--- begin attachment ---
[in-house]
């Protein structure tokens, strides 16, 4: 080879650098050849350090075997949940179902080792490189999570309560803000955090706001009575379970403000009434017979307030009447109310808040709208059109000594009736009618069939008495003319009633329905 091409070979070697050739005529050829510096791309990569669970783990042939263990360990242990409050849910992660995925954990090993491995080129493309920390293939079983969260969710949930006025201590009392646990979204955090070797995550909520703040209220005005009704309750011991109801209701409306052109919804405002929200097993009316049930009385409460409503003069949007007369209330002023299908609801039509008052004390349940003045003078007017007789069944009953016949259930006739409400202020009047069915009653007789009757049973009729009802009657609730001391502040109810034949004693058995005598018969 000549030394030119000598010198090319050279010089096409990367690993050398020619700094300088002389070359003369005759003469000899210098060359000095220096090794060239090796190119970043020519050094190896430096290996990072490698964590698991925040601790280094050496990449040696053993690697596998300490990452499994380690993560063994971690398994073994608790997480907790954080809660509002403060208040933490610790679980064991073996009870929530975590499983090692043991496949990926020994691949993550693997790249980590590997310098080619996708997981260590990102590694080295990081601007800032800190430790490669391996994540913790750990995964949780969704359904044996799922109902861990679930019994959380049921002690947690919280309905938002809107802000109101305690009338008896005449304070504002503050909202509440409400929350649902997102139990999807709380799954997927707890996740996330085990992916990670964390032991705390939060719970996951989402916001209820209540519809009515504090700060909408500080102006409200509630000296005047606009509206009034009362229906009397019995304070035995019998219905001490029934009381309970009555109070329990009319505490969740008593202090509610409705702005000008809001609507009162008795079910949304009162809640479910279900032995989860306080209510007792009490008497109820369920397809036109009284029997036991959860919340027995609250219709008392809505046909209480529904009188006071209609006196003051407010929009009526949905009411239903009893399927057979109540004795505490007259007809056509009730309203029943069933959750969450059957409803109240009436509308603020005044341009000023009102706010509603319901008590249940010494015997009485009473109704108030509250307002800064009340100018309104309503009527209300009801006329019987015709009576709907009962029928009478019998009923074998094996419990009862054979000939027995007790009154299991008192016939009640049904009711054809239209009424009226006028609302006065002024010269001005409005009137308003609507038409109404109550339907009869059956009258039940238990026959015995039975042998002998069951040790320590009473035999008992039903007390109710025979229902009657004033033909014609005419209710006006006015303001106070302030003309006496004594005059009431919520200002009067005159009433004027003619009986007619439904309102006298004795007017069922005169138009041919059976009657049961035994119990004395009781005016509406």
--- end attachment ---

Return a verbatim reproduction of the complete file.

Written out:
[in-house]
């Protein structure tokens, strides 16, 4: 080879650098050849350090075997949940179902080792490189999570309560803000955090706001009575379970403000009434017979307030009447109310808040709208059109000594009736009618069939008495003319009633329905 091409070979070697050739005529050829510096791309990569669970783990042939263990360990242990409050849910992660995925954990090993491995080129493309920390293939079983969260969710949930006025201590009392646990979204955090070797995550909520703040209220005005009704309750011991109801209701409306052109919804405002929200097993009316049930009385409460409503003069949007007369209330002023299908609801039509008052004390349940003045003078007017007789069944009953016949259930006739409400202020009047069915009653007789009757049973009729009802009657609730001391502040109810034949004693058995005598018969 000549030394030119000598010198090319050279010089096409990367690993050398020619700094300088002389070359003369005759003469000899210098060359000095220096090794060239090796190119970043020519050094190896430096290996990072490698964590698991925040601790280094050496990449040696053993690697596998300490990452499994380690993560063994971690398994073994608790997480907790954080809660509002403060208040933490610790679980064991073996009870929530975590499983090692043991496949990926020994691949993550693997790249980590590997310098080619996708997981260590990102590694080295990081601007800032800190430790490669391996994540913790750990995964949780969704359904044996799922109902861990679930019994959380049921002690947690919280309905938002809107802000109101305690009338008896005449304070504002503050909202509440409400929350649902997102139990999807709380799954997927707890996740996330085990992916990670964390032991705390939060719970996951989402916001209820209540519809009515504090700060909408500080102006409200509630000296005047606009509206009034009362229906009397019995304070035995019998219905001490029934009381309970009555109070329990009319505490969740008593202090509610409705702005000008809001609507009162008795079910949304009162809640479910279900032995989860306080209510007792009490008497109820369920397809036109009284029997036991959860919340027995609250219709008392809505046909209480529904009188006071209609006196003051407010929009009526949905009411239903009893399927057979109540004795505490007259007809056509009730309203029943069933959750969450059957409803109240009436509308603020005044341009000023009102706010509603319901008590249940010494015997009485009473109704108030509250307002800064009340100018309104309503009527209300009801006329019987015709009576709907009962029928009478019998009923074998094996419990009862054979000939027995007790009154299991008192016939009640049904009711054809239209009424009226006028609302006065002024010269001005409005009137308003609507038409109404109550339907009869059956009258039940238990026959015995039975042998002998069951040790320590009473035999008992039903007390109710025979229902009657004033033909014609005419209710006006006015303001106070302030003309006496004594005059009431919520200002009067005159009433004027003619009986007619439904309102006298004795007017069922005169138009041919059976009657049961035994119990004395009781005016509406």